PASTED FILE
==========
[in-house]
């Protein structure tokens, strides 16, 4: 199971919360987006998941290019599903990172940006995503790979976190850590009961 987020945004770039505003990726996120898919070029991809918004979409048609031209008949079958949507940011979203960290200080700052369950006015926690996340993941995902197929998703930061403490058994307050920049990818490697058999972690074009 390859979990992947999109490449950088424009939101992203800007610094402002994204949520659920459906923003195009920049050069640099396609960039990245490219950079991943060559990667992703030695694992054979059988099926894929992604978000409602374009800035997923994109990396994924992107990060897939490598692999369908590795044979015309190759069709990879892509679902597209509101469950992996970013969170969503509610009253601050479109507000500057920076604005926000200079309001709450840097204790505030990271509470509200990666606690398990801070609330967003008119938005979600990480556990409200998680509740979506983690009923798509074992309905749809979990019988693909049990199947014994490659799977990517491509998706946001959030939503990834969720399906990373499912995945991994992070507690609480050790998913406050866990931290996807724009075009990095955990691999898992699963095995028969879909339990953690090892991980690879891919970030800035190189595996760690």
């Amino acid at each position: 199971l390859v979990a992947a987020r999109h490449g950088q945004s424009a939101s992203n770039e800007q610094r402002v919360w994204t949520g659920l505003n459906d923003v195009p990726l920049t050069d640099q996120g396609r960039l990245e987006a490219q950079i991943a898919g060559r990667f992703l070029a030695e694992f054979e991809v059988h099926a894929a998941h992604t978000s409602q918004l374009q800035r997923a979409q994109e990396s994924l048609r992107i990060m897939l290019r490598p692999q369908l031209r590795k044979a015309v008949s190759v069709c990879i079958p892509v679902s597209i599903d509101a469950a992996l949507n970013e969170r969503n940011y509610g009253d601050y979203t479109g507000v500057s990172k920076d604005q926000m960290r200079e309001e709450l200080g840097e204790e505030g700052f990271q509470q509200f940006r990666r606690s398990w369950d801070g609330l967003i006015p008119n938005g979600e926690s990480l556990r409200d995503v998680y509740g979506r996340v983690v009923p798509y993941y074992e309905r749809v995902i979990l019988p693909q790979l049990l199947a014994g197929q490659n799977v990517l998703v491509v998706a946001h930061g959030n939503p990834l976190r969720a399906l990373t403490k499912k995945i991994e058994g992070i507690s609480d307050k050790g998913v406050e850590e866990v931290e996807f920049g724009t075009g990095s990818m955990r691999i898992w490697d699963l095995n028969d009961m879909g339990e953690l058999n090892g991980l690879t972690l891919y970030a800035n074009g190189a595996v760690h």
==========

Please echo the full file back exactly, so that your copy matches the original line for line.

[in-house]
């Protein structure tokens, strides 16, 4: 199971919360987006998941290019599903990172940006995503790979976190850590009961 987020945004770039505003990726996120898919070029991809918004979409048609031209008949079958949507940011979203960290200080700052369950006015926690996340993941995902197929998703930061403490058994307050920049990818490697058999972690074009 390859979990992947999109490449950088424009939101992203800007610094402002994204949520659920459906923003195009920049050069640099396609960039990245490219950079991943060559990667992703030695694992054979059988099926894929992604978000409602374009800035997923994109990396994924992107990060897939490598692999369908590795044979015309190759069709990879892509679902597209509101469950992996970013969170969503509610009253601050479109507000500057920076604005926000200079309001709450840097204790505030990271509470509200990666606690398990801070609330967003008119938005979600990480556990409200998680509740979506983690009923798509074992309905749809979990019988693909049990199947014994490659799977990517491509998706946001959030939503990834969720399906990373499912995945991994992070507690609480050790998913406050866990931290996807724009075009990095955990691999898992699963095995028969879909339990953690090892991980690879891919970030800035190189595996760690």
């Amino acid at each position: 199971l390859v979990a992947a987020r999109h490449g950088q945004s424009a939101s992203n770039e800007q610094r402002v919360w994204t949520g659920l505003n459906d923003v195009p990726l920049t050069d640099q996120g396609r960039l990245e987006a490219q950079i991943a898919g060559r990667f992703l070029a030695e694992f054979e991809v059988h099926a894929a998941h992604t978000s409602q918004l374009q800035r997923a979409q994109e990396s994924l048609r992107i990060m897939l290019r490598p692999q369908l031209r590795k044979a015309v008949s190759v069709c990879i079958p892509v679902s597209i599903d509101a469950a992996l949507n970013e969170r969503n940011y509610g009253d601050y979203t479109g507000v500057s990172k920076d604005q926000m960290r200079e309001e709450l200080g840097e204790e505030g700052f990271q509470q509200f940006r990666r606690s398990w369950d801070g609330l967003i006015p008119n938005g979600e926690s990480l556990r409200d995503v998680y509740g979506r996340v983690v009923p798509y993941y074992e309905r749809v995902i979990l019988p693909q790979l049990l199947a014994g197929q490659n799977v990517l998703v491509v998706a946001h930061g959030n939503p990834l976190r969720a399906l990373t403490k499912k995945i991994e058994g992070i507690s609480d307050k050790g998913v406050e850590e866990v931290e996807f920049g724009t075009g990095s990818m955990r691999i898992w490697d699963l095995n028969d009961m879909g339990e953690l058999n090892g991980l690879t972690l891919y970030a800035n074009g190189a595996v760690h």